The following post was authored by Raven Avery, Assistant Director for Diversity & Outreach at the Allen School
The Allen School was well-represented at the 2018 Richard Tapia Celebration of Diversity in Computing last week in Orlando, with an impressive delegation of students, faculty, and alumni in attendance. This is the Allen School’s second year as a conference sponsor, and our fourth year sending students to connect with peers, explore new advances in research, and learn about how leaders in our field are working to make it more inclusive for everyone.
As the Allen School’s Assistant Director for Diversity & Outreach, it’s exciting to be in a space totally devoted to diversity in tech. It’s especially meaningful to hear the individual stories and perspectives of attendees, including our own students. These stories help us better understand the experiences of underrepresented groups in ways that numbers and data can’t represent. As undergraduate participant Temo Ojeda said, “The community that Tapia attracts is like no other: attendees, sponsors, and speakers have such a positive energy, with so many ideas to make an impact in the field.”
Tapia welcomes around 1,400 diverse computer scientists, mostly from groups that have been historically underrepresented in tech: people of color, people with disabilities, LGBTQ individuals, and women. The conference is an opportunity to expand our perspective on what computer science is and accomplishes, with presentations ranging from an exploration of the ways technology has negatively impacted the working class to the untold stories of Black Women Ph.D.s. Nicole Riley, a student in the Allen School’s fifth-year master’s program, described the experience: “I am so glad I was able to attend a conference that emphasized intersectionality — including race, gender, disability and more — so that I felt empowered to have important conversations regarding these topics.”
In my role, I have a lot of conversations about inclusion in the Allen School. But to make real progress in increasing inclusion, it’s crucial to view our work in a broader context: to appreciate our success, share our ideas with others, and to see clearly where we can improve. As undergraduate Alexandra Klezovich put it, “The Tapia conference has a dedication to diversity that makes it clear that we have a lot more work to do at UW in terms of inclusivity.” But along with highlighting the areas we need to improve, Tapia also provides a supportive community interested in seeing us succeed. “The talks I had with attendees were so genuinely open and caring that I forgot the stress of attending, presenting, or recruiting at the conference,” Alexandra said.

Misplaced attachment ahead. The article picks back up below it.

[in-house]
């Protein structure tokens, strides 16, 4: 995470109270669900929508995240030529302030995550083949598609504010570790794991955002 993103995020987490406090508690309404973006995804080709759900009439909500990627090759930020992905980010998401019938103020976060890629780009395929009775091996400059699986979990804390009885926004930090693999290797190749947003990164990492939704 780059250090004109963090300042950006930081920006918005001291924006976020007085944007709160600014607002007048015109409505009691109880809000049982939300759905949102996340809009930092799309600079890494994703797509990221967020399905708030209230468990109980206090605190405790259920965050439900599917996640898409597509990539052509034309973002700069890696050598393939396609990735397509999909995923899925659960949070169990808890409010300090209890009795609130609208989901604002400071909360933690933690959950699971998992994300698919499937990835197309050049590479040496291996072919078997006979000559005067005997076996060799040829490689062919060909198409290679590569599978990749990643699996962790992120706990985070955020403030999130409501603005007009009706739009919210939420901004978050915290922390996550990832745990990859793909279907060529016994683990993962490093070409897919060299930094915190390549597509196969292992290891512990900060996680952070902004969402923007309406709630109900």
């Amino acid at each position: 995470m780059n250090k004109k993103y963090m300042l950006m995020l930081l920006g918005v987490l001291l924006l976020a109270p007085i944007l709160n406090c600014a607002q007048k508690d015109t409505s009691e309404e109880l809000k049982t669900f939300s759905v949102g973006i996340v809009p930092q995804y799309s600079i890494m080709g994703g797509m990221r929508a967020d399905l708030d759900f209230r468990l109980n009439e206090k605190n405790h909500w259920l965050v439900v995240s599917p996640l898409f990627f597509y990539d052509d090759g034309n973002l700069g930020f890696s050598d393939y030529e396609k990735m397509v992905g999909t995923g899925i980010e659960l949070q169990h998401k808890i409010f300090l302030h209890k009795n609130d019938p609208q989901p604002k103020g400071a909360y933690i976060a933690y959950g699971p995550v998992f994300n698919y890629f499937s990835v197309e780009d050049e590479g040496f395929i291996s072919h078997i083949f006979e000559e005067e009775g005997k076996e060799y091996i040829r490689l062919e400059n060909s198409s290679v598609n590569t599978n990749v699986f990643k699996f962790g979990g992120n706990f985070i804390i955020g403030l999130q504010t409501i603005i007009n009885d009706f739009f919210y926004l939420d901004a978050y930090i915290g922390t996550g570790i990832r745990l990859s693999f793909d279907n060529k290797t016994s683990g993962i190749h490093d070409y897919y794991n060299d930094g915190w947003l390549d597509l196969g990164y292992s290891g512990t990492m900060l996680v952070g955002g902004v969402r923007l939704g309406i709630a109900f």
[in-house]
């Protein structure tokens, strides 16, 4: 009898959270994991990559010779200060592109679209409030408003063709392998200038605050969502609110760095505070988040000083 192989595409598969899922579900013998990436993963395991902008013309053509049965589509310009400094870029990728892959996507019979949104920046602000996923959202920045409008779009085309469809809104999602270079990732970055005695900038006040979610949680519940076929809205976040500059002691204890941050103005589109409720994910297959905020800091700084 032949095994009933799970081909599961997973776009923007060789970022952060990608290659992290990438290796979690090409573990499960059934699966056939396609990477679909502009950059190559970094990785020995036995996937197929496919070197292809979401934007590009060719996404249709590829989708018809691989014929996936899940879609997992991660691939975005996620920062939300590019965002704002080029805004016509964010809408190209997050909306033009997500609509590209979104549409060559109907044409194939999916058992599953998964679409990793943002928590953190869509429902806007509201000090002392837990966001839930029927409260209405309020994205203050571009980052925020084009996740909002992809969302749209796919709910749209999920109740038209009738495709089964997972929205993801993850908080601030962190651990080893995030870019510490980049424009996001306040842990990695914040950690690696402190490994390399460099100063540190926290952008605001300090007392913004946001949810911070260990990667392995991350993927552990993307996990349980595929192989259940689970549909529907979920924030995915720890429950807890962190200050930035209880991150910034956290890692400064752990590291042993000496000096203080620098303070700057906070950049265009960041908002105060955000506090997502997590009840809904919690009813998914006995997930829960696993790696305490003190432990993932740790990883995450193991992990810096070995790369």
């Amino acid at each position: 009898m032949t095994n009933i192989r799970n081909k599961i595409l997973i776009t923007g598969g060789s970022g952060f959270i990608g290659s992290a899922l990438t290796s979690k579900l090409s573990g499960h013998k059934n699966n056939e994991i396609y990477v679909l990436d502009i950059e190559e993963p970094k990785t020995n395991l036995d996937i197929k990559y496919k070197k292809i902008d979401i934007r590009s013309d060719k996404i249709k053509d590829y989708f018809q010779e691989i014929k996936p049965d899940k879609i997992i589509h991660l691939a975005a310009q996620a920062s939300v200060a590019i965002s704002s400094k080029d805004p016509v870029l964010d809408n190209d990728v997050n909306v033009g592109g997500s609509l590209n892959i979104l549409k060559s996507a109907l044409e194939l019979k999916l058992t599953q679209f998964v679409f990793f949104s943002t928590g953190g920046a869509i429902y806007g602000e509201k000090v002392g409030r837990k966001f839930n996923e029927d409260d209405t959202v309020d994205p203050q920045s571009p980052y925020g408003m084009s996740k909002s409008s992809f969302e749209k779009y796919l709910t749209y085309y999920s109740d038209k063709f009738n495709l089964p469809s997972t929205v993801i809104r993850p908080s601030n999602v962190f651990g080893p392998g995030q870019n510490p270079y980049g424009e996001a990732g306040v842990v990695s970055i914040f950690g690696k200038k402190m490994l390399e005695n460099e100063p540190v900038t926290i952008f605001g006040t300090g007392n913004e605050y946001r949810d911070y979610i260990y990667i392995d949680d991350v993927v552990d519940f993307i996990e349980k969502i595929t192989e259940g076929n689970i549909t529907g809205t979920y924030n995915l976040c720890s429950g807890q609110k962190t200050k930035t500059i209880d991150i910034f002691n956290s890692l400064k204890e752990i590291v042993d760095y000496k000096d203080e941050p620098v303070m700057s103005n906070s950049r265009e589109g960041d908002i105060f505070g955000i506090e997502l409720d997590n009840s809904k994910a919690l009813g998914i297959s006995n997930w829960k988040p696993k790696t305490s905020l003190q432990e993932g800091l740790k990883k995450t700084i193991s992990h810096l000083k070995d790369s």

Seeing our student presenters in action was the highlight of Tapia for me, and I’m incredibly proud of their work: Alexandra and Nicole presented to a crowd of about 50 people on addressing impostor syndrome. Their session inspired faculty from other universities, one of whom said she plans to create an imposter syndrome workshop for her own students. Another said she learned more from Alexandra and Nicole than from any other speaker at Tapia.
In another session, Nicole and undergraduate Siyu (Kat) Wang shared their experience creating and implementing the Allen School Student Advisory Council — once again leading audience members to share ways they plan to adapt our model for the benefit of students at their own schools. Kat described the impact of presenting at the conference this way: “Being able to share my own experience at Tapia and learn from many others is exciting, amazing, and intimidating. It’s an incredible feeling when someone comes up to you after your presentation and thanks you for the inspiration. This experience made me feel like I can make a difference in the world, and I am doing it. ”
The Allen School was well-represented by alumni and faculty throughout the conference, a testament to our long-held commitment to diversity. Professor Emeritus Richard Ladner helped shape the Tapia celebration early in its history by convincing organizers to include disability as an aspect of diversity, and he was a strong presence throughout the conference again this year, speaking to large crowds and getting name-dropped by multiple speakers for being a leader in accessible technology. Alumnus Tao Xie (Ph.D., ’05), a professor at the University of Illinois Urbana-Champaign, served as the conference chair, while Hakim Weatherspoon (B.S., ’99) and Shiri Azenkot (Ph.D., ’14) were featured speakers. Weatherspoon, a faculty member at Cornell University, took part in an opening night panel on the potential and risks of autonomous systems. Azenkot, a faculty member at Cornell Tech, delivered a keynote on Designing Tech for People with Low Vision.
Tapia was also a chance for the Allen School to connect with other institutions and students participating in the FLIP Alliance, an initiative aimed at diversifying Ph.D. programs and faculty at leading universities that was launched last year with support from the National Science Foundation. And this week, more than 30 students traveled to Houston for the annual Grace Hopper Celebration of Women in Computing — another great venue for sharing ideas and promoting diversity in our field.
For any interested Allen School students who missed the opportunity to participate in Tapia or GHC this year, keep an eye out for funding applications in late spring to join us at the 2019 events!